NewsWorldLuxembourg says UK could nominate MEPs to facilitate new referendum

Luxembourg says UK could nominate MEPs to facilitate new referendum

The European Union should back any decision by Britain to hold a second Brexit referendum and could ease the path by allowing it to nominate MEPs rather than participate in May’s European Parliament elections, Luxembourg’s foreign minister said.

Speaking in Geneva on Tuesday, Jean Asselborn said any such arrangement would need to be short-term and agreed in advance, and that if Britain stayed longer in the EU, the elections would need to be held.

Asselborn told Reuters that any second referendum was likely to shift the Brexit timetable back by six months or more, pushing the current departure date of March 29 far beyond the elections to the European Parliament.

“We can find solutions. If there is a second referendum I think you’re looking at least six months, if not more, so there is a possibility to designate British members of the European Parliament for a very short period,” he said.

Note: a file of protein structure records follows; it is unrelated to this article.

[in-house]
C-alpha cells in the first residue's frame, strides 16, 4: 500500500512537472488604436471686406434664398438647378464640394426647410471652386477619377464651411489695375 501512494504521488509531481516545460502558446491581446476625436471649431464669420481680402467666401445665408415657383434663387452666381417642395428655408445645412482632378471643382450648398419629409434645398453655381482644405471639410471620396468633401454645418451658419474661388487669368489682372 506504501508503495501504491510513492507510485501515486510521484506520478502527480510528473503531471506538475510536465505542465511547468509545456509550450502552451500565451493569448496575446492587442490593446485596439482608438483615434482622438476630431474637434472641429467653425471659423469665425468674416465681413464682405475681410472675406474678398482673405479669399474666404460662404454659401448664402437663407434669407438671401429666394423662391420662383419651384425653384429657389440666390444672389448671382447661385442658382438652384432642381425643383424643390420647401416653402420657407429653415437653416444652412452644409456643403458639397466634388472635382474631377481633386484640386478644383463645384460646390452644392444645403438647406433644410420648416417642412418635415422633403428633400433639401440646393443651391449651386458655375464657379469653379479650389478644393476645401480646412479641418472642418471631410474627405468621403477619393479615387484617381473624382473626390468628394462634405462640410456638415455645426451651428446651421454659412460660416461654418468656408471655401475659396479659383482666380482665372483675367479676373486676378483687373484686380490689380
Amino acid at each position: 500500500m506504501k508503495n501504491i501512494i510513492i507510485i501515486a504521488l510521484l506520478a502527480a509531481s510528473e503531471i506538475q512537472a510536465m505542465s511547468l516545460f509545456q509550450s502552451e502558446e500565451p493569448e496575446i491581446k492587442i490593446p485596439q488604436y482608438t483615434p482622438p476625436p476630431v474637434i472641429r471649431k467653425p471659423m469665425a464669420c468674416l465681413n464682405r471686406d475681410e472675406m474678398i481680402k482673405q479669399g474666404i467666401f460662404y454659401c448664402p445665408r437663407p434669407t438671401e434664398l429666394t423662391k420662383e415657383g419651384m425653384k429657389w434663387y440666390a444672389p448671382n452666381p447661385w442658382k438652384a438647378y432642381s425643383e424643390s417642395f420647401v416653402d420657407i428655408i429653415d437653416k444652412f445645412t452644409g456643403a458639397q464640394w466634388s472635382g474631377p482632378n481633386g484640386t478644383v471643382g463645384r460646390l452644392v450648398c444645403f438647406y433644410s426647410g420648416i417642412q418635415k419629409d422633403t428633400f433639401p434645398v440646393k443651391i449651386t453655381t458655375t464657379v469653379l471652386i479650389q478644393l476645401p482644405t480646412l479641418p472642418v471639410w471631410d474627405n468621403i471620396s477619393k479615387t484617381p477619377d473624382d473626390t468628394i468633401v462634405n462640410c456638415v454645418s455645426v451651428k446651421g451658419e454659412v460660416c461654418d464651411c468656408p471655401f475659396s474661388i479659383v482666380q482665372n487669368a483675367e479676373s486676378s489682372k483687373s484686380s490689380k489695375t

“It’s not impossible. It’s a problem but it’s not going to be a stumbling block.”

Asselborn, who was in Geneva to address the U.N. Human Rights Council, said the EU needed to show that it was open to all proposals that avoided a disastrous no-deal Brexit.

“Brussels can’t do everything. But what Brussels can do is, at this point, to encourage a second referendum, if that’s the path we go down, and then if there is a second referendum, to show that it’s open.”

He said he had heard that one of the options under discussion was a two-year delay, but it was up to the British to make a decision on which path to take.

He said the 2016 referendum in which Britons voted to leave the EU was “tainted with untruths” which had been revealed to be false and there was now a strong trend among the population, as well as in business and finance circles, to prevent Brexit.

“If there is a second referendum I think the British people will be able to really measure the consequences of this split with the EU,” Asselborn said.

“So this could be a second chance. Why not?”


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